What Fresh Hell Is This?

June 12, 2007

Even If Luke's Right, He's Not Out Of The Woods

Let's assume for the sake of argument that Jon Delano is wrong and Luke is correct - and that that everything was completely cool when Luke showed up for the Tiger Woods party at Oakmont on April, 23.

If he's right, he might be in trouble, too. Because did you know that the 82 guests of the party paid $900 for to be there?

Take a look:
They were American Express card members who paid $900 for an event called "2007 U.S. Open Preview Day," not realizing that it would include more than a round of golf and free lunch until Woods entered the room from a back door to stunned silence, followed by high-fives and then a standing ovation.

So by his own admission, Luke Ravenstahl just shows up at the Oakmont Country Club and is given something what 82 other people paid nearly a thousand dollars for.

Isn't that some sort of ethics violation?

15 comments:

Anonymous said...

Isn't that accepting a gift and isn't that an ethics violation? Or did he pay for a ticket from taxpayer dollars???????

Jerry said...

In the absolute best outcome for him, Luke is still guilty of being a silly swooning golf fanboy who blows off work to see his boyhood hero.

Not a good image for the Mayor.

Jason Phillips said...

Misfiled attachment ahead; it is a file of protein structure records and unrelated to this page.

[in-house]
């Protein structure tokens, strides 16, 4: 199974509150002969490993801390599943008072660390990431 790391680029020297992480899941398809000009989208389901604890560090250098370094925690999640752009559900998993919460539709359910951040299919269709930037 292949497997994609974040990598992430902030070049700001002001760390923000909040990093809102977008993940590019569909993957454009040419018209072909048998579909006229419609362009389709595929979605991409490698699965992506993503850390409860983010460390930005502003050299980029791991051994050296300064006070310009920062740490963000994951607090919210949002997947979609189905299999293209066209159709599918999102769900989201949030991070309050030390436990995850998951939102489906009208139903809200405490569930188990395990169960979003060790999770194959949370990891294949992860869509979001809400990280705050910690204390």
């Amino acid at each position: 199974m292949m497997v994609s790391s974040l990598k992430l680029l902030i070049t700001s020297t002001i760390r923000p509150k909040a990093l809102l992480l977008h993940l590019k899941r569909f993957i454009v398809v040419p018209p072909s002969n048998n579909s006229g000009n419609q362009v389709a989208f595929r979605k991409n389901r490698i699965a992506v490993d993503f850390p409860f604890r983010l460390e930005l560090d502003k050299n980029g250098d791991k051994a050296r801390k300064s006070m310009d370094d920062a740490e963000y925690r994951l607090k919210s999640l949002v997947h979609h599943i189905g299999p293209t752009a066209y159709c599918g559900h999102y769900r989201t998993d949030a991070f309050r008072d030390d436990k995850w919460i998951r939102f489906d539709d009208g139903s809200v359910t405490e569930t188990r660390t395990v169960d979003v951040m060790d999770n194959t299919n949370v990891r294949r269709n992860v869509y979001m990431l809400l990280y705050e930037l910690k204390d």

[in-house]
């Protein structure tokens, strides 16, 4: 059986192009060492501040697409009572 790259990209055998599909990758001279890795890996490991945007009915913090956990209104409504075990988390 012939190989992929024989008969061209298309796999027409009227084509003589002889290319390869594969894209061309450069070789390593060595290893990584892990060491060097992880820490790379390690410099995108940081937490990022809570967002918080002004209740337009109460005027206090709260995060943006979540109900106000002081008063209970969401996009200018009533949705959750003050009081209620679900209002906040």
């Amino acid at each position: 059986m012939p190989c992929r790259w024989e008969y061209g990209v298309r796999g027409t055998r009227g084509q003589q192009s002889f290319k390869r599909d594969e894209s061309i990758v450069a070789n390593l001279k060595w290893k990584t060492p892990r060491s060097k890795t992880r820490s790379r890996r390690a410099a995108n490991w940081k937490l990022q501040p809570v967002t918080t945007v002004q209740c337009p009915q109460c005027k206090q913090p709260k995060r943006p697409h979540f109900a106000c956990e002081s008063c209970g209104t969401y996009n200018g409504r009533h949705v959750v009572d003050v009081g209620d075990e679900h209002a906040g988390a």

But in order for something to happen to the Mayor for this violation someone would have to file a complaint.

Email me if you want the form that you have to submit.

PhillipsJasonA@gmail.com

Judge Rufus Peckham said...

Elected officials routinely attend functions that "regular" people pay for, sometimes as speakers, sometimes to present an award, and so forth. Mayors by necessity are supposed to be goodwill ambassadors and are expected to circulate at high profile events --did anyone question Mayor O'Connor's attendance at the Super Bowl, Steeler playoff games, or his family's attendance at the All Star game while he was in the hospital? There are innumerable examples of officials attending affairs like this, and it's often legitimately part of their official duties (as he gets older, Mayor Ravenstahl will enjoy this part of the job less and less). I don't think the "gift" aspect is the problem here -- the problem is that among a lot of the citizens of the blogosphere, this particular mayor has not engendered any feeling that he's really the mayor. To a lot of folks, he's just a young man undeservedly enjoying the trappings of being mayor. My problem with him is different: He needs to learn that if he tells the complete story the first time, even with details that may not benefit him, he'd garner a lot more respect. Luke Ravenstahl could end up being a great mayor, but before that happens he needs to stop coming across as evasive and defensive -- just say what happened in a matter of fact manner.

Anonymous said...

I know one thing for sure. If five children die in a fire like they did this morning, Mayor O'Connor would have NOT spent the day on the golf course waiting to speak to the families via- cell phone. He would have been there to comfort them.